Ketogenic Diet


The information I share in this post is a summary of things to help you on your journey. Learning about your hormones and how they work is complex but when you understand it, you will see just how easy it can be to improve your health.

I first want to give a big shoutout to Andrew Gonzales at Four Peaks Crossfit in Fountain Hills. Thank you for being an awesome coach and trainer! This post is for those who want to know more about a Ketogenic diet. I put up links to help you with your research. I wanted to also bring up fasting because it also goes hand-in-hand with Keto and exercise. Do your research and never stop seeking the truth about your health.

The ketogenic diet is a great way to improve your health, but often people only associate keto with weight loss. The ketogenic diet can help with weight gain and building muscle. Keto can assist in mental focus, clarity and more energy. Keto in conjunction with intermittent fasting or long term fasting can help aide in aging, diseases and sickness all while protecting the muscles.

Our bodies make hormones in response to what we put in our mouth. It’s true that all foods have calories however the hormone response to fat is different from the hormone response to carbs/glucose. For example the hormone response to an avocado is different from the hormone response to an apple. Both contain healthy nutrients but only one will spike insulin, increase inflammation and turn on fat storage signals.

There’s an entire category of food that many people will put in the “healthy” column of their diet plan, and even go out of their way to eat more of. When you understand the hormone response to this collection of mass produced ingredients, you’ll understand why we are in the midst of a national crisis of diabetes, obesity and neurological disorders.

You should think about grains and the reasons why you should avoid them.

The problem with grains is that they are a concentrated source of carbohydrates that dramatically increases insulin in your bloodstream. It is this carbohydrate density more so than questions of “simple carbs” or “complex carbs” or “whole grains” that makes any type of grain-based food a questionable choice for health, even ignoring lectins or other natural defenses that grains have evolved to discourage animal consumption.

Many people believe that if they eat “whole grain” that makes it a healthy choice, but ultimately the amount of carbohydrates is still going to require a high amount of insulin for your body to process. Eating the wheat bran and wheat germ is going to shift the balance of simple and complex carbohydrates, and slow the digestion process down slightly, but your body will still produce the same amount of insulin, if not more, potentially over an even longer span of time, to handle the blood glucose that gets created when all carbohydrates, simple or complex, are broken down during digestion.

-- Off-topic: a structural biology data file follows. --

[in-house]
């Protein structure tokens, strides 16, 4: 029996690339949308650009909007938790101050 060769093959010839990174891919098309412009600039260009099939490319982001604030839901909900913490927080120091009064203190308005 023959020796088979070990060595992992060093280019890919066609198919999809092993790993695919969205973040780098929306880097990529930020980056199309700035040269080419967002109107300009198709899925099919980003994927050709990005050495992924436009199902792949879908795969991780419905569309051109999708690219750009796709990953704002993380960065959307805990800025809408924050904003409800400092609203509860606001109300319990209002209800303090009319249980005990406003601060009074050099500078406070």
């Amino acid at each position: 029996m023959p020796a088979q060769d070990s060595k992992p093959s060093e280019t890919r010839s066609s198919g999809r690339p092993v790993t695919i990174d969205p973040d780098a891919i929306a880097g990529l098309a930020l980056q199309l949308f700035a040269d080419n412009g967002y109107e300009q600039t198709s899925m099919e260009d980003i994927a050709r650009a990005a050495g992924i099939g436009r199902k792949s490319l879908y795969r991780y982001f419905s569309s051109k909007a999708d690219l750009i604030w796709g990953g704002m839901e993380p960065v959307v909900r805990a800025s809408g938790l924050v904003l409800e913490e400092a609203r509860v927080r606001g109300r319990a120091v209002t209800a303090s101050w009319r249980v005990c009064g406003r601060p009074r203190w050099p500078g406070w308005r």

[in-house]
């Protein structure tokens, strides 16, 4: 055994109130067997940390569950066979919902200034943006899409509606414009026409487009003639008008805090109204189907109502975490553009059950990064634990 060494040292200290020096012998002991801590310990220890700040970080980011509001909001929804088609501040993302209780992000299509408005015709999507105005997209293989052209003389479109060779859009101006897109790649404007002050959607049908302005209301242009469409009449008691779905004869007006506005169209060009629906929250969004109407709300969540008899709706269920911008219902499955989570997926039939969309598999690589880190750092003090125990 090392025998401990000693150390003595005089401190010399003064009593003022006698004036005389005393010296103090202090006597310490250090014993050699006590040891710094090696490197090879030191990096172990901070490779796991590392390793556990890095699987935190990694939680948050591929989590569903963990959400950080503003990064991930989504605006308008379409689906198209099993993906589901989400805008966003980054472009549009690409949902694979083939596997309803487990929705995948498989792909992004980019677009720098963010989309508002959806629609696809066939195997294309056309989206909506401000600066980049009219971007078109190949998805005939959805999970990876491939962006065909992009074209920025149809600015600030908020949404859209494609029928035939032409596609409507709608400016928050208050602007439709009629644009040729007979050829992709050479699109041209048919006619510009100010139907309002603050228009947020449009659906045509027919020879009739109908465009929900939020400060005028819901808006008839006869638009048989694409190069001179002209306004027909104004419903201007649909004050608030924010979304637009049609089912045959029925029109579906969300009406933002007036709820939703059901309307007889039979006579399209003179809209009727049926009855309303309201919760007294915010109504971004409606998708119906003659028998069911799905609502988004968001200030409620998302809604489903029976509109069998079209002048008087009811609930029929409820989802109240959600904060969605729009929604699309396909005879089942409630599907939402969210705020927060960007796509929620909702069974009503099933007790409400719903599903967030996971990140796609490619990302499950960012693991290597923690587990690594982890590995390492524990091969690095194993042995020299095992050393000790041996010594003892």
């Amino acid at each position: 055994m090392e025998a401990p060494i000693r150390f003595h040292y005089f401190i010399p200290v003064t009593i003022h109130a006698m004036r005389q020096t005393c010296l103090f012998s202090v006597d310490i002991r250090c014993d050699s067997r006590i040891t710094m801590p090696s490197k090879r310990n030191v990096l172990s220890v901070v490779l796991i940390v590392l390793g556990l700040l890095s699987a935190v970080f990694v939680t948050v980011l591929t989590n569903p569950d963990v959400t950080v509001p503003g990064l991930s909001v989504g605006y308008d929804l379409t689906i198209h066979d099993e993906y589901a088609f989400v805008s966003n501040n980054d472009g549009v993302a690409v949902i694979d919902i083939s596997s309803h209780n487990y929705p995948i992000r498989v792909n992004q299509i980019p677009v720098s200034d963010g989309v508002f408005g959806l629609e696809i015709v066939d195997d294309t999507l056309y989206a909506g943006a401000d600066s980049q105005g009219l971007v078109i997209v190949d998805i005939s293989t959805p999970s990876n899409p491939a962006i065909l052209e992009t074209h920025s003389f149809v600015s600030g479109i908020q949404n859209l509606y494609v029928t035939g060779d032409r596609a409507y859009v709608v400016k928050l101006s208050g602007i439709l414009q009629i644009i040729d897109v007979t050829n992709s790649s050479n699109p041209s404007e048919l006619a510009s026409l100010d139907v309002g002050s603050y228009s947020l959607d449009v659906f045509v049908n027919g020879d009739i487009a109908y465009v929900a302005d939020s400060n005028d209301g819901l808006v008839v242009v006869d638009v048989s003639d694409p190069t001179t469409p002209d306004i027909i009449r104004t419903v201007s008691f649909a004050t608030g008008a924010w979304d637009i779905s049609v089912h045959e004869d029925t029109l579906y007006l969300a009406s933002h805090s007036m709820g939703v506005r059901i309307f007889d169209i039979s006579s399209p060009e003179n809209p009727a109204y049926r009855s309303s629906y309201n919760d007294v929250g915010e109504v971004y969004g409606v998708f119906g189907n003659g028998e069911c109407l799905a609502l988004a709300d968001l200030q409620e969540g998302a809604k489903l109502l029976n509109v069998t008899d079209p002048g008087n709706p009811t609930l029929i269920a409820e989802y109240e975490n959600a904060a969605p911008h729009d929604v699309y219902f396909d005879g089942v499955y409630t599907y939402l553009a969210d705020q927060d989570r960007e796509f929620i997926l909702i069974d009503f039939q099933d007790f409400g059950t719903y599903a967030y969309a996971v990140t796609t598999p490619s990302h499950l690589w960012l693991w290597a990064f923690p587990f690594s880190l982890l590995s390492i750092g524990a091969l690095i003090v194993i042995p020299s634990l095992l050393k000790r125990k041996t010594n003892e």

Virtually all foods have carbohydrates, but not all foods have the density of carbohydrates like grains. Grains, whether they include complex carbohydrates or not, contain a large dose of carbohydrates. Regardless of whether your body processes these carbohydrates fast or slow (indicated by the food’s glycemic index), this total glycemic load requires an insulin response that effectively shuts down fat burning.

It’s all about keeping your insulin low.

It’s about eating the foods that do not drive your insulin up. High insulin is what causes weight gain and prevents fat metabolism. Insulin causes inflammation and inflammation is the platform on which many metabolic diseases develop. It all starts with that hormone insulin.

Here are some other links to help you.

B’ Hydroxybutyrate and Butyrate

Mitochondrial function

Glucagon and Human Growth Hormone (HGH)

Dr. Jeff Volek (Low Carb Athletes)

Find out more here at Beyond weight loss!

Mark’s Daily Apple talks more about grains.

Here is a great article on corn.

Read more about fasting here.



This information is not intended to diagnose, treat, cure or prevent any disease. The information on this subject is provided for informational purposes only, it is not meant to substitute medical advice provided by your physician or any other medical professional. You should not use the information I give for diagnosing or treating a health problem, disease, or prescribing any medication. I’m not a Doctor and you should consult with your health professional before making any major health changes.








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